Leonardo the Terrible Monster

Leonardo the Terrible Monster by Mo Willems Here’s something.

By Mo Willems. Published 2005, by Hyperion Books for Children. (Which I believe is now Disney-Hyperion.)

An old favorite, a forgotten gem. I was plotting a read-aloud for fourth graders, hunting for a picture book about meanness and bragging and being friends with someone different than you. In true Mo Willems style, this thing jumped right off the shelf when I ran my fingers across the spines. True story.

So I ignored my achy-creaky knees, and hovered over this on the floor of the library. It was one of the last purchases I made for the library before I left Virginia for California, but I haven’t given it two shakes of a nod since.

Not surprisingly, it’s brilliant.

It’s sheer size is in direct opposition to how terrible of a monster Leonardo is. I mean, he’s so big that he can’t even be contained to the cover. All we see is a peek of meek eyes and teensy-tiny horns. But we already know he’s pretty bad at being a monster. That juxtaposition is beyond hilarious, right? Leonardo the Terrible Monster by Mo Willems So, he’s terrible. And terribly alone. Look at all of the white space on this spread, highlighting just how terrible and terribly alone Leonardo is. It makes his sad face even more pathetic. Awful. Awesome.Leonardo the Terrible Monster by Mo Willems Leonardo the Terrible Monster by Mo Willems Leonardo the Terrible Monster by Mo Willems Leonardo the Terrible Monster by Mo Willems Adults laugh at him. He doesn’t have Tony’s outrageous stack of teeth. And then there’s Eleanor, whose purple pedicure and anklet only hint at what kind of monstrous mug she may have. Leonardo the Terrible Monster by Mo Willems But Leonardo has an idea  – a fantastic, scare-the-tuna-salad-out-of-a-scaredy-cat-kid idea. His plot gives him some bounces of confidence. And there’s less white space. More text, more oomph, more pizzazz from his plan. He’s not so alone.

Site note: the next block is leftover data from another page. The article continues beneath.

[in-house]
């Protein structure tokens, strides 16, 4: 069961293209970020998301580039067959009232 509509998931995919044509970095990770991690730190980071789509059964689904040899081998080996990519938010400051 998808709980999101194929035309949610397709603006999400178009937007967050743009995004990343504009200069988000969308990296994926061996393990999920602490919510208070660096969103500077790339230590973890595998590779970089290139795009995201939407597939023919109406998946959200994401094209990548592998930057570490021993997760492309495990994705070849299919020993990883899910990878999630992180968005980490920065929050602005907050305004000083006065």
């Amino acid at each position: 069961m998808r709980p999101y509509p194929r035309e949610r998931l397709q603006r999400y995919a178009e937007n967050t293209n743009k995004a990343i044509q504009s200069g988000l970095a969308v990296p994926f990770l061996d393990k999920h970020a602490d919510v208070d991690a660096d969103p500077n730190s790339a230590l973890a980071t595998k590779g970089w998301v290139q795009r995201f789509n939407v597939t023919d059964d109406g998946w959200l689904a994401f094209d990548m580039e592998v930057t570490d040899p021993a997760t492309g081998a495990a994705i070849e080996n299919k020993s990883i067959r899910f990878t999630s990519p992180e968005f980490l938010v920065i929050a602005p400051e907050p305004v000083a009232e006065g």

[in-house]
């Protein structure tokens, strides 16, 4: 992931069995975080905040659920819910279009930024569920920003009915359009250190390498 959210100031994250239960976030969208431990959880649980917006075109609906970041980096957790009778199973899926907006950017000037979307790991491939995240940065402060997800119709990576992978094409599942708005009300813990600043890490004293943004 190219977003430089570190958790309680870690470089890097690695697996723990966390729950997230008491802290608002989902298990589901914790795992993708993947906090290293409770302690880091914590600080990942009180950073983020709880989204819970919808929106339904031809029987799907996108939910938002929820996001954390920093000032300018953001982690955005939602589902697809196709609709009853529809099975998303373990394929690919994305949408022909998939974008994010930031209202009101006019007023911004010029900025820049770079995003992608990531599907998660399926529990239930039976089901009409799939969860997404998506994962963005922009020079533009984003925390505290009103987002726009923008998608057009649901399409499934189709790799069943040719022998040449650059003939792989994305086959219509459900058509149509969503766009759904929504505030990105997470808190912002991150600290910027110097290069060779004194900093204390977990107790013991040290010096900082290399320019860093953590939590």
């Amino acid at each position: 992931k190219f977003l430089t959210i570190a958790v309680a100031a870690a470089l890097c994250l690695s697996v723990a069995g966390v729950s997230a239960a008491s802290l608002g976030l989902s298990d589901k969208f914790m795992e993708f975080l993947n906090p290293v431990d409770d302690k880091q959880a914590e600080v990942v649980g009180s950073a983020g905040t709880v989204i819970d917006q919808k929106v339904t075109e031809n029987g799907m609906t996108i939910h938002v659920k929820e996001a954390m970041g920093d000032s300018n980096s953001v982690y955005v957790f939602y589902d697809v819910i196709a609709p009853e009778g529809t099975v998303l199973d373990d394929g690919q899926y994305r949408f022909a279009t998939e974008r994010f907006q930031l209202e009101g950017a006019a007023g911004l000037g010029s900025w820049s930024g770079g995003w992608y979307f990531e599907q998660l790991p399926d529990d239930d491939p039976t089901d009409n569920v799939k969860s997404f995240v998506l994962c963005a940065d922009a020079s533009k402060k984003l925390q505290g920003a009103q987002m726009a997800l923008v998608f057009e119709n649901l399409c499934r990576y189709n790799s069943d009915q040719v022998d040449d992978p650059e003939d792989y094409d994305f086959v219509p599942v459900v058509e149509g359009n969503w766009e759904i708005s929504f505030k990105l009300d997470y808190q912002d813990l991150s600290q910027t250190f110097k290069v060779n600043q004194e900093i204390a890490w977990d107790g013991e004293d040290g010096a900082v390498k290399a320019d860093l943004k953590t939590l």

Enter: Sam. Leonardo the Terrible Monster by Mo Willems The reader knows right away that Sam and Leonardo are cut from the same cloth of lonely. Sam has even more nothing around him. Sam isn’t even facing forward. Sam has the saddest pit of despair behind those wire rims. Leonardo the Terrible Monster by Mo Willems Leonardo the Terrible Monster by Mo Willems Leonardo the Terrible Monster by Mo WillemsSo when Leonardo blaggle-blaggles, grrrrs, and roooaarrrs, Sam cries.

But. It’s not because he’s scared. Leonardo the Terrible Monster by Mo Willems Now. Here’s where I did a combo of a laugh/snort/cackle/snot/wimper thing. Sam’s white space is filled to the brim with all of the awful things that were bouncing around under his bowl cut. A mean big brother! A stubbed toe! On the same foot that he hurt last month! Bird poo! A hurt tummy!

All of Sam’s insides just tumble out and stun that gruff old Leonardo. Look at how he’s clutching his chest! Swoon.

That’s why. Leonardo the Terrible Monster by Mo Willems And then – an epic page turn. Leonardo’s smart, caring, friend-brain fills up all of that white space. It’s like the part where the Grinch’s heart grows three sizes. By seeing his whole face, his thought process, and those very un-monster eyes, we watch his heart change. Just like that. Leonardo the Terrible Monster by Mo Willems Leonardo the Terrible Monster by Mo Willems The way Mo Willems uses space and size in this book shows us so much about Leonardo, Sam, and ourselves.

Friends. Flipping you forward since about forever.

ch

P.S. – For those fourth graders? Ended up going with Each Kindness, which is lovely beyond measure, and the moment was just shy of heart stopping. It was a perfect picture book morning. 

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22 Comments

  • tinamcho